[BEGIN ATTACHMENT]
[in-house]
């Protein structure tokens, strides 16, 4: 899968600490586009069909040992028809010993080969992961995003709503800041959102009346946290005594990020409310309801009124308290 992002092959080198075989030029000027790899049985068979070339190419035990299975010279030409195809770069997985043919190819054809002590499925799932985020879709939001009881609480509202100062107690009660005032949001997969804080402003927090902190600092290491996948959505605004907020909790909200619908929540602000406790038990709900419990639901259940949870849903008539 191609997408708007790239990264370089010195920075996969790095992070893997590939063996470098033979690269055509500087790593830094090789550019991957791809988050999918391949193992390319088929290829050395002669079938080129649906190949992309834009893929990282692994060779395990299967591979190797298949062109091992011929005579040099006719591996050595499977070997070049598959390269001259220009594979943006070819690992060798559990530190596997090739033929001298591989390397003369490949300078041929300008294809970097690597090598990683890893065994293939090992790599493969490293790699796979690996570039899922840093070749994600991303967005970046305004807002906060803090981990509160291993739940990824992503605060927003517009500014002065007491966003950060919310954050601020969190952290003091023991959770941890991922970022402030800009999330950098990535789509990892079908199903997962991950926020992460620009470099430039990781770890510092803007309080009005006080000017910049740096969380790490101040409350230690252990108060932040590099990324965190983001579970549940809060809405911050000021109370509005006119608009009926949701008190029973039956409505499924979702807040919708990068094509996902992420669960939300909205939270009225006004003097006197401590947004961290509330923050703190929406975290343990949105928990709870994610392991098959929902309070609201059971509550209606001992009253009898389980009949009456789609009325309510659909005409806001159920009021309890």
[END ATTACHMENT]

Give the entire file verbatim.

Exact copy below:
[in-house]
């Protein structure tokens, strides 16, 4: 899968600490586009069909040992028809010993080969992961995003709503800041959102009346946290005594990020409310309801009124308290 992002092959080198075989030029000027790899049985068979070339190419035990299975010279030409195809770069997985043919190819054809002590499925799932985020879709939001009881609480509202100062107690009660005032949001997969804080402003927090902190600092290491996948959505605004907020909790909200619908929540602000406790038990709900419990639901259940949870849903008539 191609997408708007790239990264370089010195920075996969790095992070893997590939063996470098033979690269055509500087790593830094090789550019991957791809988050999918391949193992390319088929290829050395002669079938080129649906190949992309834009893929990282692994060779395990299967591979190797298949062109091992011929005579040099006719591996050595499977070997070049598959390269001259220009594979943006070819690992060798559990530190596997090739033929001298591989390397003369490949300078041929300008294809970097690597090598990683890893065994293939090992790599493969490293790699796979690996570039899922840093070749994600991303967005970046305004807002906060803090981990509160291993739940990824992503605060927003517009500014002065007491966003950060919310954050601020969190952290003091023991959770941890991922970022402030800009999330950098990535789509990892079908199903997962991950926020992460620009470099430039990781770890510092803007309080009005006080000017910049740096969380790490101040409350230690252990108060932040590099990324965190983001579970549940809060809405911050000021109370509005006119608009009926949701008190029973039956409505499924979702807040919708990068094509996902992420669960939300909205939270009225006004003097006197401590947004961290509330923050703190929406975290343990949105928990709870994610392991098959929902309070609201059971509550209606001992009253009898389980009949009456789609009325309510659909005409806001159920009021309890």